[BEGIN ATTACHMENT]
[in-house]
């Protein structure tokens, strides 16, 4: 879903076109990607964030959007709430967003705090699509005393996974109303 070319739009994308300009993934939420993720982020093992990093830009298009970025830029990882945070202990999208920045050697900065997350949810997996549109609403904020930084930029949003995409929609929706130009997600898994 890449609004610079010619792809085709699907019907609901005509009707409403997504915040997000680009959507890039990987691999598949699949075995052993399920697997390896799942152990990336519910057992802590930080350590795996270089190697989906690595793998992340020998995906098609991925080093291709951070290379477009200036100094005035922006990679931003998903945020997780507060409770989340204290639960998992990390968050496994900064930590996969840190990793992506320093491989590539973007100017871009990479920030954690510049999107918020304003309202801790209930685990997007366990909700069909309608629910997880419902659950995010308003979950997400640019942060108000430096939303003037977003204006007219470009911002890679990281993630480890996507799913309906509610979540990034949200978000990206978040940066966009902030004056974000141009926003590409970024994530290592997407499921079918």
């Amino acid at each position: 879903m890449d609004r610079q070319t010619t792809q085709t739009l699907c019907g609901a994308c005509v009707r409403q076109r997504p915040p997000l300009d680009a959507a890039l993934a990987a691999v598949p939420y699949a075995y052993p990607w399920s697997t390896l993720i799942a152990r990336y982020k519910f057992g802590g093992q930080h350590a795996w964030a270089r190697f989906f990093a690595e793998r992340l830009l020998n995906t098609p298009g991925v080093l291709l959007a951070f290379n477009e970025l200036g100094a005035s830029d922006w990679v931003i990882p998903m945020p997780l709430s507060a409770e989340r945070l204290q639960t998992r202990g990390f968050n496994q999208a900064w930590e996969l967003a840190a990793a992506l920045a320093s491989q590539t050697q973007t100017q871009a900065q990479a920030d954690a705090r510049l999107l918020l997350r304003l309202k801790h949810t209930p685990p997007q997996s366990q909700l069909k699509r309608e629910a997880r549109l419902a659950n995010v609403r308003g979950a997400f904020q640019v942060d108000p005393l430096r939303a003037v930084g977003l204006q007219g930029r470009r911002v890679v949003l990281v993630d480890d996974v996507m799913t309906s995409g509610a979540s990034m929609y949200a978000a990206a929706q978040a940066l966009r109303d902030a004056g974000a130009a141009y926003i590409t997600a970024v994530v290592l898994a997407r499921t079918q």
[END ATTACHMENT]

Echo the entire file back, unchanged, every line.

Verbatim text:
[in-house]
């Protein structure tokens, strides 16, 4: 879903076109990607964030959007709430967003705090699509005393996974109303 070319739009994308300009993934939420993720982020093992990093830009298009970025830029990882945070202990999208920045050697900065997350949810997996549109609403904020930084930029949003995409929609929706130009997600898994 890449609004610079010619792809085709699907019907609901005509009707409403997504915040997000680009959507890039990987691999598949699949075995052993399920697997390896799942152990990336519910057992802590930080350590795996270089190697989906690595793998992340020998995906098609991925080093291709951070290379477009200036100094005035922006990679931003998903945020997780507060409770989340204290639960998992990390968050496994900064930590996969840190990793992506320093491989590539973007100017871009990479920030954690510049999107918020304003309202801790209930685990997007366990909700069909309608629910997880419902659950995010308003979950997400640019942060108000430096939303003037977003204006007219470009911002890679990281993630480890996507799913309906509610979540990034949200978000990206978040940066966009902030004056974000141009926003590409970024994530290592997407499921079918």
């Amino acid at each position: 879903m890449d609004r610079q070319t010619t792809q085709t739009l699907c019907g609901a994308c005509v009707r409403q076109r997504p915040p997000l300009d680009a959507a890039l993934a990987a691999v598949p939420y699949a075995y052993p990607w399920s697997t390896l993720i799942a152990r990336y982020k519910f057992g802590g093992q930080h350590a795996w964030a270089r190697f989906f990093a690595e793998r992340l830009l020998n995906t098609p298009g991925v080093l291709l959007a951070f290379n477009e970025l200036g100094a005035s830029d922006w990679v931003i990882p998903m945020p997780l709430s507060a409770e989340r945070l204290q639960t998992r202990g990390f968050n496994q999208a900064w930590e996969l967003a840190a990793a992506l920045a320093s491989q590539t050697q973007t100017q871009a900065q990479a920030d954690a705090r510049l999107l918020l997350r304003l309202k801790h949810t209930p685990p997007q997996s366990q909700l069909k699509r309608e629910a997880r549109l419902a659950n995010v609403r308003g979950a997400f904020q640019v942060d108000p005393l430096r939303a003037v930084g977003l204006q007219g930029r470009r911002v890679v949003l990281v993630d480890d996974v996507m799913t309906s995409g509610a979540s990034m929609y949200a978000a990206a929706q978040a940066l966009r109303d902030a004056g974000a130009a141009y926003i590409t997600a970024v994530v290592l898994a997407r499921t079918q």